In addition to protecting yourself against such security threats as malware and phishing scams, it is also important to safeguard your data by making electronic copies of important files and saving them in a secure location. Computer malfunctions, theft, viruses, and accidental deletion are just some of the ways you can lose academic work, photos, financial records, and other valuable information.

Make Backup Copies

The first thing you need to do is make copies of your files. Many computers offer a backup software program that can copy all the files and programs on your computer.

Store Your Backups

After you make copies, you need to make sure to store them safely. Ideally, you should back up your files and data in more than one place. Here are some options:

  • Hardware Backup Storage: While you can use CDs, DVDs, and flash drives for storing a small volume of information, such as photos and songs, external hard drives can hold far more data, and can plug directly into your computer for faster copying. Make sure to store your devices in a safe place and consider keeping an additional backup of important files at a separate physical location in case of fire or theft.
  • Online Backup Storage: You can also back up your files to a secure server over the Internet. UChicago faculty and staff can use Tivoli Storage Manager to back up their files.

Secure Your Devices

Enable Mobile Password Protection

Smartphones and tablets are easy targets for data and identity thieves. Keep your mobile devices protected by always enabling home screen passwords and locks. These passwords protect information stored on your devices in case they are misplaced or stolen.

Find out more about enabling password protection on your mobile devices:

Encrypting your desktop, laptop, and mobile devices is the best protection for your personal information and UChicago data should the device ever be lost or stolen.

Enhance Your Privacy and Security With Encryption

Encrypting your desktop, laptop, and mobile devices is the best protection for your personal information and UChicago data should the device ever be lost or stolen.

While password protection and enhanced authentication protect your devices and user accounts from intrusion, encryption adds another layer of security for data in your files, folders, hard drives, or removable storage devices such as USB flash drives. Encryption converts information into a scrambled form that requires you to use a private key in order to unscramble and read it. This information is not readable to users or computers that do not possess this key.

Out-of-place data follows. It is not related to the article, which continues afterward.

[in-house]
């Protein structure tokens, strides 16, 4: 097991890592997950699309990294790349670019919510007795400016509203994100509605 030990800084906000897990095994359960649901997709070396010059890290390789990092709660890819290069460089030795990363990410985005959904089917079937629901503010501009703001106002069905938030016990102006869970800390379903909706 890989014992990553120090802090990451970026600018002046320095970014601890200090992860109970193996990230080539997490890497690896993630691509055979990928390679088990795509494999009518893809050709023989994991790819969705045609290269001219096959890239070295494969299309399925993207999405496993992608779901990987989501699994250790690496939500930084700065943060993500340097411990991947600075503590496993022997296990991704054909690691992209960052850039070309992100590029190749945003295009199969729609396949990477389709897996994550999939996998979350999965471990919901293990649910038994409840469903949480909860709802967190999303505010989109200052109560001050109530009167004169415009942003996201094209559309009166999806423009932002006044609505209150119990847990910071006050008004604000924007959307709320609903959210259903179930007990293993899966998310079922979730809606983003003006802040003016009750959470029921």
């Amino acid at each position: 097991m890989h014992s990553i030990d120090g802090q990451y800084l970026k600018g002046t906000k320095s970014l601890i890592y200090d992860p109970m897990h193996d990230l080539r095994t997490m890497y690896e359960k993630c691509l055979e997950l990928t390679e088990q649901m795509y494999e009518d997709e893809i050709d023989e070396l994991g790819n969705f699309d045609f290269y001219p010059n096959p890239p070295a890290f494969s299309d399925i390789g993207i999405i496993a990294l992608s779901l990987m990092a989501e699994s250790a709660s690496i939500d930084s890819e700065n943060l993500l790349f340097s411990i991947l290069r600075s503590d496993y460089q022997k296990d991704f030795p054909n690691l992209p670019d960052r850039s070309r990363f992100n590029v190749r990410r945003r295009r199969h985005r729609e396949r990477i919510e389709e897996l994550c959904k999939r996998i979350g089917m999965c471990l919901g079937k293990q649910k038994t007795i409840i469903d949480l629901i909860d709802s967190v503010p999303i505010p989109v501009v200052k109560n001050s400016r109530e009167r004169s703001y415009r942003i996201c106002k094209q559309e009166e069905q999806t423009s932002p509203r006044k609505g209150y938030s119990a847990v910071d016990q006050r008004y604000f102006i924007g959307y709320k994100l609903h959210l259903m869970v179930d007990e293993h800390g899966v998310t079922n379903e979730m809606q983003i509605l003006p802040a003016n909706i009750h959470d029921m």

Locate or Wipe Missing Devices

If your device is ever stolen or lost, you can take measures to protect any information that may be at risk. If you have location services turned on, you can locate your device or remotely wipe all information by using either Find my iPhone or Android Device Manager.

Find out more about these applications:

Additional Tips for Mobile Security

  • Do not store sensitive, unprotected information on your mobile devices.
  • Only download apps from trusted sources.
  • Keep your devices’ operating systems up to date.
  • Back up your devices regularly.
  • Only connect to trusted Wi-Fi networks.
  • Be cautious of links in text messages from unknown or suspicious senders.
  • Wipe all data from your devices of before you sell them.

Protect Yourself While Traveling

Staying secure while traveling, especially while traveling internationally, exposes you to some special data security risks. Before you travel, please review the following recommendations in order to avoid inconvenient or unpleasant incidents. These recommendations are especially intended to assist international travelers, but it is a good idea to be familiar with many of them even if you are only traveling within the United States.

Before you leave…

  • Decide what devices and data you really need for your trip, and leave the rest at home. Contact the University Research Administration’s Export Controls experts to be sure your arrangements comply with relevant laws and regulations.
  • Check travel conditions and travel warnings with the U.S. State Department travel website. Talk to your host to make sure you understand local laws and data security risks.
  • Update your software, passwords, and device security features. Consider using a loaner device when traveling to certain regions.
  • Let UChicago Traveler, your banks, and your credit card companies know your plans so you can more easily get help in case of a problem.

While you are away…

  • Do not take privacy for granted, whether you are dealing with local government authorities or private citizens.
  • Follow smart security practices to secure your online activity and your physical devices at all times.
  • Use the UChicago VPN connection as much as possible. Use caution when connecting to public wi-fi.

After You Return Home…

  • Return any loaner devices.
  • Have your devices, thumb drives, and any other removable media scanned for malicious software. Do not connect any devices or media to a network until they are tested!
  • If you discover any malware infection, reformat and rebuild with help from your local IT support desk, and restore your data from backups.
  • Inform your bank and credit card companies of your return. Be sure to review all of your financial transactions for suspicious activity.

Get Help

Help Request Portal

You can report issues, get technical support, or consult or IT Knowledge Base at the Service Now Portal.

IT Service Desk

Report a security incident and learn more about security topics at the ITS Security website, or call 2-CERT or (773) 702-2378.

You can also learn more by completing our security training, hosted in Canvas (coming soon!).

IT Services Security

For in-person support, visit TechBar, located on the first floor of the Regenstein Library. Consultants at TechBar can provide support for software installations, virus detection and prevention, wireless connectivity, and more. Learn more about TechBar or call 2-5800 or 773.702.5800 for 24/7 assistance (except on official University holidays).

Other Campus IT Support

Find contact information for your division or departmental IT support in the contact list for local IT support units on campus.

Additional Resources

Copyright and Media At The University of Chicago

Intellectual property laws and guidelines can be complex and difficult to navigate. For information on copyright awareness at UChicago, visit the Copyright Information Page.

Stay Safe Online

Learn how to protect yourself and your devices with tips and resources from the National Cyber Security Alliance.

Security Training (coming soon!)

Boost your knowledge by completing our security training.

ITS Security Website

Find more information about UChicago ITS Security at our website.